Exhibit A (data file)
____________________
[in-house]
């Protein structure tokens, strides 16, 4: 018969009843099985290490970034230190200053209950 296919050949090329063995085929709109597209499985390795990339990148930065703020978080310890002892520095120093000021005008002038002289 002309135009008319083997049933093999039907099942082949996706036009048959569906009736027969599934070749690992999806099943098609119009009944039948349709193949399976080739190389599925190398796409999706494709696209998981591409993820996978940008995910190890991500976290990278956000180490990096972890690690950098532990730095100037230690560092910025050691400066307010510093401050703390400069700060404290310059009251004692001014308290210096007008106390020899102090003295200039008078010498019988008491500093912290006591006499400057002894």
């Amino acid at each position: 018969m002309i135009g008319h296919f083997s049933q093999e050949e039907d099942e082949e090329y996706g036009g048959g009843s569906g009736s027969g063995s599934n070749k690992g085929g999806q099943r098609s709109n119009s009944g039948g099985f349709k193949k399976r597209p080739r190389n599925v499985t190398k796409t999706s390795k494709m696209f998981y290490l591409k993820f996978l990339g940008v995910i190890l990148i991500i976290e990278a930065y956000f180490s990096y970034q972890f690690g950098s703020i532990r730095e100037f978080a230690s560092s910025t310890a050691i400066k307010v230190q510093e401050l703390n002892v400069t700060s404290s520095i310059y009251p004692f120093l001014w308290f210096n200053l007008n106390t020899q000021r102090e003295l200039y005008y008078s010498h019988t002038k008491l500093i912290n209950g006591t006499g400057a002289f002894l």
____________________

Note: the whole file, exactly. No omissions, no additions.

[in-house]
């Protein structure tokens, strides 16, 4: 018969009843099985290490970034230190200053209950 296919050949090329063995085929709109597209499985390795990339990148930065703020978080310890002892520095120093000021005008002038002289 002309135009008319083997049933093999039907099942082949996706036009048959569906009736027969599934070749690992999806099943098609119009009944039948349709193949399976080739190389599925190398796409999706494709696209998981591409993820996978940008995910190890991500976290990278956000180490990096972890690690950098532990730095100037230690560092910025050691400066307010510093401050703390400069700060404290310059009251004692001014308290210096007008106390020899102090003295200039008078010498019988008491500093912290006591006499400057002894």
């Amino acid at each position: 018969m002309i135009g008319h296919f083997s049933q093999e050949e039907d099942e082949e090329y996706g036009g048959g009843s569906g009736s027969g063995s599934n070749k690992g085929g999806q099943r098609s709109n119009s009944g039948g099985f349709k193949k399976r597209p080739r190389n599925v499985t190398k796409t999706s390795k494709m696209f998981y290490l591409k993820f996978l990339g940008v995910i190890l990148i991500i976290e990278a930065y956000f180490s990096y970034q972890f690690g950098s703020i532990r730095e100037f978080a230690s560092s910025t310890a050691i400066k307010v230190q510093e401050l703390n002892v400069t700060s404290s520095i310059y009251p004692f120093l001014w308290f210096n200053l007008n106390t020899q000021r102090e003295l200039y005008y008078s010498h019988t002038k008491l500093i912290n209950g006591t006499g400057a002289f002894l």